Low-molecular-weight natural products from microbes are indispensable in the development of potent drugs. However, their biological roles within an ecological context often remain elusive. Here, we shed light on natural products from eukaryotic microorganisms that have the ability to transition from single cells to multicellular organisms: the social amoebae. These eukaryotes harbor a large number of polyketide biosynthetic genes in their genomes, yet virtually none of the corresponding products can be isolated or characterized. Using complementary molecular biology approaches, including CRISPR-Cas9, we generated polyketide synthase (pks5) inactivation and overproduction strains of the social amoeba Dictyostelium discoideum. Differential, untargeted metabolomics of wild-type versus mutant fruiting bodies allowed us to pinpoint candidate metabolites derived from the amoebal PKS5. Extrachromosomal expression of the respective gene led to the identification of a yellow polyunsaturated fatty acid. Analysis of the temporospatial production pattern of this compound in conjunction with detailed bioactivity studies revealed the polyketide to be a spore germination suppressor.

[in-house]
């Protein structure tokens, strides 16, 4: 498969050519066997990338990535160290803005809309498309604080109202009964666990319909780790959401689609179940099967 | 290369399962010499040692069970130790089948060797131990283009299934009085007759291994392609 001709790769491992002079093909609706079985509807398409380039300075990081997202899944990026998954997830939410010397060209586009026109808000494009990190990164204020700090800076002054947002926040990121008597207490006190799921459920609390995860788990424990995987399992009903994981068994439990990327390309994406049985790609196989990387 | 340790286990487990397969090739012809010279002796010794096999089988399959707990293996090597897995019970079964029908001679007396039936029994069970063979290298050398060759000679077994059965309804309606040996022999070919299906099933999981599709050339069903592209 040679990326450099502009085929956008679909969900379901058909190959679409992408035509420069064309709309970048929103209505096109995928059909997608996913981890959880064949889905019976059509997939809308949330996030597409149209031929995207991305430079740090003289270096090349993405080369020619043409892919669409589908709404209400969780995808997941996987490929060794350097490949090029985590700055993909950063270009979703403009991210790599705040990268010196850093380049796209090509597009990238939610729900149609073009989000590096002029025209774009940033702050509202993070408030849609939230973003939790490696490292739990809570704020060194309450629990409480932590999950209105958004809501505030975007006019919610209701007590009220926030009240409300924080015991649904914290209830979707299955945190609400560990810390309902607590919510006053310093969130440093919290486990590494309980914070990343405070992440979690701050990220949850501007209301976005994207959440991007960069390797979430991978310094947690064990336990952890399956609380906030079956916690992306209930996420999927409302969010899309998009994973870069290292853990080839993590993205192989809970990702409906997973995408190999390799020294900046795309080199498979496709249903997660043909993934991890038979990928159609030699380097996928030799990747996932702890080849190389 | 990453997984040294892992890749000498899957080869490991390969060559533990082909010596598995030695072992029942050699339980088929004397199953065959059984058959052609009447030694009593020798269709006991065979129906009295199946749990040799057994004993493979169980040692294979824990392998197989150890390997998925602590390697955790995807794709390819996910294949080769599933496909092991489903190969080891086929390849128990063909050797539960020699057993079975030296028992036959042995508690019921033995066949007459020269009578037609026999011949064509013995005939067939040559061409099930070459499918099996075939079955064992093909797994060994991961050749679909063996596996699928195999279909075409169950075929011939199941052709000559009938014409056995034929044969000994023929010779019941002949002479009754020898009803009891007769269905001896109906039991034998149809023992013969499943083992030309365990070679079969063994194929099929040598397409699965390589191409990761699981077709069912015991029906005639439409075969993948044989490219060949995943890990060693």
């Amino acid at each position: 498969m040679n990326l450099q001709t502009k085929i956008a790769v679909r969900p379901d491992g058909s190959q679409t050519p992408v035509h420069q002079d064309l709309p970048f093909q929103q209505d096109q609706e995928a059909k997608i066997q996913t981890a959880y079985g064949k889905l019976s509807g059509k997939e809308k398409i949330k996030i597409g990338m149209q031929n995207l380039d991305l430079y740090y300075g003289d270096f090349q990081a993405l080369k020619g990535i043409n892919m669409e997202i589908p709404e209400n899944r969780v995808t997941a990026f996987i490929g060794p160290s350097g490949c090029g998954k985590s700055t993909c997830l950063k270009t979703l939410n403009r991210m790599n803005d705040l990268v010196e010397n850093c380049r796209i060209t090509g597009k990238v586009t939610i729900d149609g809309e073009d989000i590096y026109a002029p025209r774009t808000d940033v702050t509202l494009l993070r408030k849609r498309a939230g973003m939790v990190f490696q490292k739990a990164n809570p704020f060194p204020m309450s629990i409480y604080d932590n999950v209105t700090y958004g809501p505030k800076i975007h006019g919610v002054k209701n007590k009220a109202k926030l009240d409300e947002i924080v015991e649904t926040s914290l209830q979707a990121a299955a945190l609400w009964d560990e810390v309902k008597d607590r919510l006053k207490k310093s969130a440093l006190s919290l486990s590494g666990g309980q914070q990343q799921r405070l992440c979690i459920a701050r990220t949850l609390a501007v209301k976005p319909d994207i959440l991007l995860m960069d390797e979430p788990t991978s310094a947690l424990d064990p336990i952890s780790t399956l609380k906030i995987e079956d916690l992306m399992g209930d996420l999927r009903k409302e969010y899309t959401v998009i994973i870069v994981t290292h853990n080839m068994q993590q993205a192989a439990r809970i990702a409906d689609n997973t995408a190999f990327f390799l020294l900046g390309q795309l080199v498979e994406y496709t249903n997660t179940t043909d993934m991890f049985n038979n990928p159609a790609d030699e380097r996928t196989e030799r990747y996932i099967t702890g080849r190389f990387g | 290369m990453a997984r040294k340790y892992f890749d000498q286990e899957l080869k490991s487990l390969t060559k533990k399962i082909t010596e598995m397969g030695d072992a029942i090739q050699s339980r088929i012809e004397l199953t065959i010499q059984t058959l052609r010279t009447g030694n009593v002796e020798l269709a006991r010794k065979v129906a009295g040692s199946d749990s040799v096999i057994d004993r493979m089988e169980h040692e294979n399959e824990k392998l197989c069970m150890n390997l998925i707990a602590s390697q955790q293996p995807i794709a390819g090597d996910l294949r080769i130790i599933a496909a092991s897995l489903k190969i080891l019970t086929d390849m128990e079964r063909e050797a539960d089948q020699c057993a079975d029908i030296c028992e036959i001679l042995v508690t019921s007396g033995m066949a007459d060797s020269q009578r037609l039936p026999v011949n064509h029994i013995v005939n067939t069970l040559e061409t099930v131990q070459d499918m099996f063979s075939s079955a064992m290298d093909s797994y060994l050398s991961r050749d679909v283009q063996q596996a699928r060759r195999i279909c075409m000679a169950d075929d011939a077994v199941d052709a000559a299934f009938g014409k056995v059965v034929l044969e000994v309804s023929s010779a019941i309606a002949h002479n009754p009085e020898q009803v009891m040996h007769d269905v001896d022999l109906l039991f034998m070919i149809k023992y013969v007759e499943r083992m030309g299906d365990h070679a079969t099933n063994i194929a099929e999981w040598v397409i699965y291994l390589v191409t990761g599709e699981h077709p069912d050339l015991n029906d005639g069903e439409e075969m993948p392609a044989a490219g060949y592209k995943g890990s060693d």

Keywords: amoeba; natural products; polyketide.